An Empirical Analysis of the Effects of Online Trading on Investor Reactions to Earnings Announcements
41 Pages Posted: 15 May 2001
Date Written: December 2001
This study provides evidence regarding the effects of online trading on stock market reactions to quarterly earnings announcements. We test for differences in stock price and volume reactions to quarterly earnings announcements between a period with a significant amount of online trading (1996-1999) and a period without online trading (1992-1995). We conjecture that online trading has increased the proportion of naive investors in the market. Based on noisy rational expectations models of trade, we predict that this will result in larger stock price and trading volume reactions to earnings announcements. We find strong evidence in support of these predictions. The stock price results suggest that the advent of online trading has decreased average prior precision and the trading volume results suggest that online trading has increased differential belief revisions around earnings announcements. An analysis of the relation between volume reactions and price reactions in both periods suggests that the increase in differential belief revisions is primarily due to an increase in the differential interpretation of earnings announcements in the online trading period. Our findings are relevant for assessing the validity of concerns about online trading expressed by regulators and the validity of theoretical models of trade with asymmetrically informed investors.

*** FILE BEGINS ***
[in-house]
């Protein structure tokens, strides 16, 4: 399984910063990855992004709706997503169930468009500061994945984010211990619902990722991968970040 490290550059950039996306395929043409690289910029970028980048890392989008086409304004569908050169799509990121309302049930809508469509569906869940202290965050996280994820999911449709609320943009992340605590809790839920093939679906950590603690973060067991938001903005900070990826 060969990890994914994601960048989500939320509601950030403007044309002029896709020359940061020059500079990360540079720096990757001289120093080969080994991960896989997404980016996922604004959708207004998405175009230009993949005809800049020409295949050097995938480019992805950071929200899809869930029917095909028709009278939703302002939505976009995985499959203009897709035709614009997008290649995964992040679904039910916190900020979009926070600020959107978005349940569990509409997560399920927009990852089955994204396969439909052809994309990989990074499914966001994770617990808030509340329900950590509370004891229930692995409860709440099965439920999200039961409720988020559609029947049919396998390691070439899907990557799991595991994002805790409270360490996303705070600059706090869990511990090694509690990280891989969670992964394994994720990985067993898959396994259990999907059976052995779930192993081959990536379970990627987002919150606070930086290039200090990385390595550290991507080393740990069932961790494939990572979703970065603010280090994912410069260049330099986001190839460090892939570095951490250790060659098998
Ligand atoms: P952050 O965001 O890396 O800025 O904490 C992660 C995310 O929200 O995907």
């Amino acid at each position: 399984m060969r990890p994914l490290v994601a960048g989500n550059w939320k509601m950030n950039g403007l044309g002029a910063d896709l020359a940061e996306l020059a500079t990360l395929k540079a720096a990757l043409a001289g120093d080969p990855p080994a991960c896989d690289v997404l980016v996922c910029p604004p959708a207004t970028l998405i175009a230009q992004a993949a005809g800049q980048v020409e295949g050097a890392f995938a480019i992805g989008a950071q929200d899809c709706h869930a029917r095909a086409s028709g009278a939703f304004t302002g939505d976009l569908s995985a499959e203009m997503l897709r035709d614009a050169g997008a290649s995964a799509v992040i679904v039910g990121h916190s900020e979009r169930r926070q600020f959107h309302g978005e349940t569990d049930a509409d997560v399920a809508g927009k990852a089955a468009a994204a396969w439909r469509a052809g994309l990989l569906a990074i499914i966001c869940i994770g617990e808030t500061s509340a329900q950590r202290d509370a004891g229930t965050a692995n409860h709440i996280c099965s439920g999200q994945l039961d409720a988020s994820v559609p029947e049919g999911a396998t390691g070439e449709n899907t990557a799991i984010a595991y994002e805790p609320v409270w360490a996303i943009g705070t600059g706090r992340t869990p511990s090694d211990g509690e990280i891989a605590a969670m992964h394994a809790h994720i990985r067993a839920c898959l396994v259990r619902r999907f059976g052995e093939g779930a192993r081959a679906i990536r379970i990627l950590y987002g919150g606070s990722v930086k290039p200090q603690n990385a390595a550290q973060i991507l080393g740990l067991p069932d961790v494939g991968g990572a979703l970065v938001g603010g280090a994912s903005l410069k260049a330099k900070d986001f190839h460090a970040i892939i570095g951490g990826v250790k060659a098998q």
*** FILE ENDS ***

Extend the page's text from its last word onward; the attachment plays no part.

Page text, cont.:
Keywords: Online trading; Noisy rational expectations; Differential interpretations; Market reaction
JEL Classification: G14, M41
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